It is day 38 of a 39-day game of the reality television show “Survivor,” and Ashley Underwood, a beauty pageant winner from Benton, Maine, is still competing for a million-dollar prize in the blistering heat of the Nicaraguan jungle.
Underwood has an intense look of concentration on her face. She has lived with belligerent strangers under extreme conditions and is mentally exhausted. Her gaunt frame is stark evidence of the 20 pounds she has lost since she first said goodbye to her family and boarded the plane to meet with the show’s producers.
In this challenge against her three final opponents, the stakes could not be higher. The winner will automatically enter the finale, where a group of eliminated players will vote on who should receive the money.
The task is simple: The first person to navigate the giant maze and solve a word puzzle at the end, wins.
The scrappy Underwood is the only real threat to the dominance of four-time-player “Boston” Rob Mariano, 34, a former construction worker who has orchestrated nearly every elimination throughout the game. Mariano would have used his clout to eliminate Underwood sooner, but she has protected herself by winning the two previous challenges. She needs just one more miraculous win.
“Survivors ready — Go!” shouts host Jeff Probst, as he does every challenge of every season.
She sprints into the maze first, the other players crowding behind. She and Mariano quickly distance themselves from the pack, zipping to various stations, collecting puzzle pieces, Mariano always a few steps ahead. When they arrive at the final stage, a solving station in the center of the labyrinth, Mariano’s lead is just seconds. He frantically dumps his puzzle pieces out of cloth bags and tries to figure out the answer, the four-word phrase “only you are safe.”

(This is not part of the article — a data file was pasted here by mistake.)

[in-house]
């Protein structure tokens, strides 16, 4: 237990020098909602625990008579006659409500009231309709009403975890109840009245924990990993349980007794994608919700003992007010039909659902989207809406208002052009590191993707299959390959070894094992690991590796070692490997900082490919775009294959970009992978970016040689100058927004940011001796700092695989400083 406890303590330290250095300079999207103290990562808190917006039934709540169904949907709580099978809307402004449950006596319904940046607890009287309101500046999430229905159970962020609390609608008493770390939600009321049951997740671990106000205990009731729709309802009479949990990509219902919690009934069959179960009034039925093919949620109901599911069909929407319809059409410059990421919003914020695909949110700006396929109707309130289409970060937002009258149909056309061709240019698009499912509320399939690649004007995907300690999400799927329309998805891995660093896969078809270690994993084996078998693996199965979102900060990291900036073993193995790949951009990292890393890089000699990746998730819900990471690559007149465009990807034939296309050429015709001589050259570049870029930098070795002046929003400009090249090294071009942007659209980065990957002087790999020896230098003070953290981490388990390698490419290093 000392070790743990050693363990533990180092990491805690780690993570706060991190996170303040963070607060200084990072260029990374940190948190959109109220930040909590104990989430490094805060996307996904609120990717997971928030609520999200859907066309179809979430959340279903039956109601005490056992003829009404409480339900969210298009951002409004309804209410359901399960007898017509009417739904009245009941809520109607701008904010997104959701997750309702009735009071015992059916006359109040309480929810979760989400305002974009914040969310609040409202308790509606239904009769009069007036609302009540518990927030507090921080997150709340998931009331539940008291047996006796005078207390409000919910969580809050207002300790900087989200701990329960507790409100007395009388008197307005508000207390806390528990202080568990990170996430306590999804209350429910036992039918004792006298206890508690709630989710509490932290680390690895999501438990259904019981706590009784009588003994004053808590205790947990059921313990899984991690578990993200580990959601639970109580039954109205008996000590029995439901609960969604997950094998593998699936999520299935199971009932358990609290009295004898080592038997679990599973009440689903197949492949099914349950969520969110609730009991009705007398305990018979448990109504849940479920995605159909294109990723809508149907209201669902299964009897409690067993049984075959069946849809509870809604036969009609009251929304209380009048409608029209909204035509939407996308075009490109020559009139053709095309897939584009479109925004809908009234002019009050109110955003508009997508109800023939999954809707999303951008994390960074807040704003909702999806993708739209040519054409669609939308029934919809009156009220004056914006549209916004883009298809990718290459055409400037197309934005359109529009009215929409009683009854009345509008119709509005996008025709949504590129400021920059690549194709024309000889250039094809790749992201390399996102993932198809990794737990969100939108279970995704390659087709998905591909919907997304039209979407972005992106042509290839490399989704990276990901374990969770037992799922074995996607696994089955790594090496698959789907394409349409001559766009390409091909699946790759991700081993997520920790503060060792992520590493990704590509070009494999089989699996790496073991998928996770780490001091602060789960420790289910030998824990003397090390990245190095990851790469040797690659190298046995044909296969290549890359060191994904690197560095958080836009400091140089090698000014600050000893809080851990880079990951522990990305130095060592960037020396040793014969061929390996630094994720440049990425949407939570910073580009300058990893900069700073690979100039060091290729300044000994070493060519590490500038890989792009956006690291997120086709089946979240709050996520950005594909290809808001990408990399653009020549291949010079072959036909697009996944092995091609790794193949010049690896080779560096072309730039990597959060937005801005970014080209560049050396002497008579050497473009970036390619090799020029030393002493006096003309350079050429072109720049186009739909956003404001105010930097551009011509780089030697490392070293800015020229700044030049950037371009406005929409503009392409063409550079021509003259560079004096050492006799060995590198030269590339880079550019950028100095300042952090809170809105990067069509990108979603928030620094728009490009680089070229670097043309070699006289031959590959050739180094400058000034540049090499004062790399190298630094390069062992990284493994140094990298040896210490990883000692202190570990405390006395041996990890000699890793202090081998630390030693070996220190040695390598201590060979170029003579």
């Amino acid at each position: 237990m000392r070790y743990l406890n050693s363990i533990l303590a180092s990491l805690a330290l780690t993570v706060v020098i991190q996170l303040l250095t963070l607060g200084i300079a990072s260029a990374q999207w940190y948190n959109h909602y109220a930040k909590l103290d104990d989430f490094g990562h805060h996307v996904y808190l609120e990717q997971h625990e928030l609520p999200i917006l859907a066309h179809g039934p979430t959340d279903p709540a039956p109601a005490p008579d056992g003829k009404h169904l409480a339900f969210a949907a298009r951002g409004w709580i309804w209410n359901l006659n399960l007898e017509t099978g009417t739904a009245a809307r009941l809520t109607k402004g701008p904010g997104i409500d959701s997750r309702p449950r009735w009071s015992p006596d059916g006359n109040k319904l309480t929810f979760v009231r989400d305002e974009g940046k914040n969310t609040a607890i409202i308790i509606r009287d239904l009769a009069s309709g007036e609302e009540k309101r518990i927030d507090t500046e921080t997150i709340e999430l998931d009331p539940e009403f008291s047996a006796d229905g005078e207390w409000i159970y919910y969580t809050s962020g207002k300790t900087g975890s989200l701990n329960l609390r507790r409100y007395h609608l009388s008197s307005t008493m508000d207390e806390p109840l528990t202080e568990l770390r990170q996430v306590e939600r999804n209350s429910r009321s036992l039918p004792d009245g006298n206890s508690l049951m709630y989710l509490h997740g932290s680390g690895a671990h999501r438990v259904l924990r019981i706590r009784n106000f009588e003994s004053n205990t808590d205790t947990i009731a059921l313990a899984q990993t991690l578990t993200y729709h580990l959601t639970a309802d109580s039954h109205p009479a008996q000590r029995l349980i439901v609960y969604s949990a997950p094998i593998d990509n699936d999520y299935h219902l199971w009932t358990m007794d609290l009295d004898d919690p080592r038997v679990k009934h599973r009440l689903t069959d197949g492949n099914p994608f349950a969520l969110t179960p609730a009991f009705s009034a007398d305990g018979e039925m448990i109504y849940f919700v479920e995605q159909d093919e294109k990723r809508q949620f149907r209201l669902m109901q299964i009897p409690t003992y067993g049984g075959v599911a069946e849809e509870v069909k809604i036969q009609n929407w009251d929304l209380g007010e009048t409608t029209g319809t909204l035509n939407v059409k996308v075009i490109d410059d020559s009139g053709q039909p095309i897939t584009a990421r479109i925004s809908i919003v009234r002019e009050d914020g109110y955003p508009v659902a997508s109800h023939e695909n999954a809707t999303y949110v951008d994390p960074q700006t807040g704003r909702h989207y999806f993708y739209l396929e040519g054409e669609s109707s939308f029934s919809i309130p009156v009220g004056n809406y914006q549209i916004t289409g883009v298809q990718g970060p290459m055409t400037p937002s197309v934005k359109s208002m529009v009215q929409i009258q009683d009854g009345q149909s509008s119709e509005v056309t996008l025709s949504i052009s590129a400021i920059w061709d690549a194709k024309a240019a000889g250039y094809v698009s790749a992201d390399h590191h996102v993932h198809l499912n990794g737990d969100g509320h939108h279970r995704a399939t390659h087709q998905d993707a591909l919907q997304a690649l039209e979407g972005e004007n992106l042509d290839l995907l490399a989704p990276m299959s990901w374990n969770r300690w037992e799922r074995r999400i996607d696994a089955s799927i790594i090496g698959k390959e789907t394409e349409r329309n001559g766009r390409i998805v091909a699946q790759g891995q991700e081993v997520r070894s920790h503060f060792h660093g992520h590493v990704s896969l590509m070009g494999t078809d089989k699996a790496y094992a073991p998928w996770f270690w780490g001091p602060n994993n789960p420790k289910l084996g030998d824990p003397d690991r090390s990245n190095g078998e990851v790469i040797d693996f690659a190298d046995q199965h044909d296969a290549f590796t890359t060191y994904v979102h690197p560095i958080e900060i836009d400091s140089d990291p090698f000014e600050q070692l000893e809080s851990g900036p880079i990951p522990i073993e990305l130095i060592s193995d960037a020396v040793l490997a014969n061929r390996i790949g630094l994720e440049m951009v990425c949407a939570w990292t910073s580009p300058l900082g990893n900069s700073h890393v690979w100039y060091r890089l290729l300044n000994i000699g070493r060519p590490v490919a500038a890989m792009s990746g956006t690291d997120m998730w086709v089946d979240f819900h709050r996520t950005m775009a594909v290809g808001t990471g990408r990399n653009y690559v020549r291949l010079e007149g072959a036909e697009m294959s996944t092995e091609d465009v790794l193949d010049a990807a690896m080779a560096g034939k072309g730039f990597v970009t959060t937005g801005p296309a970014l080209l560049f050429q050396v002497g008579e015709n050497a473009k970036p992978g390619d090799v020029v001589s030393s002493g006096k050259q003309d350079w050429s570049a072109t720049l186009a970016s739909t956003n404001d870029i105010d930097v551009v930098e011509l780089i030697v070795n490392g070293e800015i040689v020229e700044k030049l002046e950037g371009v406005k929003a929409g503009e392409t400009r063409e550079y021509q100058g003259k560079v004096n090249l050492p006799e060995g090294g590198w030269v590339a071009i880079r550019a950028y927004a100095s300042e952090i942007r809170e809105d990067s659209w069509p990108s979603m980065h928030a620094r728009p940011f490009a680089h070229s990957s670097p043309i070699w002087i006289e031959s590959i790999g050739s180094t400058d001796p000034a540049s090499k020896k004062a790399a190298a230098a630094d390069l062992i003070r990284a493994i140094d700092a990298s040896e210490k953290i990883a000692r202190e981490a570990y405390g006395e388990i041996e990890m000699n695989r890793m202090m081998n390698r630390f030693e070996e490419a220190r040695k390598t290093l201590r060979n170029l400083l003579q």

Underwood quickly solves two words, and Mariano, sensing he is behind, asks her with just a hint of desperation if they can work together, based on a supposed alliance between them that neither of them trusts. She rightly declines. It seems she has little to win and everything to lose.
Seconds later, she has stalled while he picks up speed. He jumps into the air, arms upraised in victory while the host calls his name. Underwood’s brow furrows. A million dollars may have just slipped through her fingers.
Ask Underwood today whether she has any regrets about her 39 days in Nicaragua, and one thing comes to her mind.
“I would have done the last challenge differently,” she said.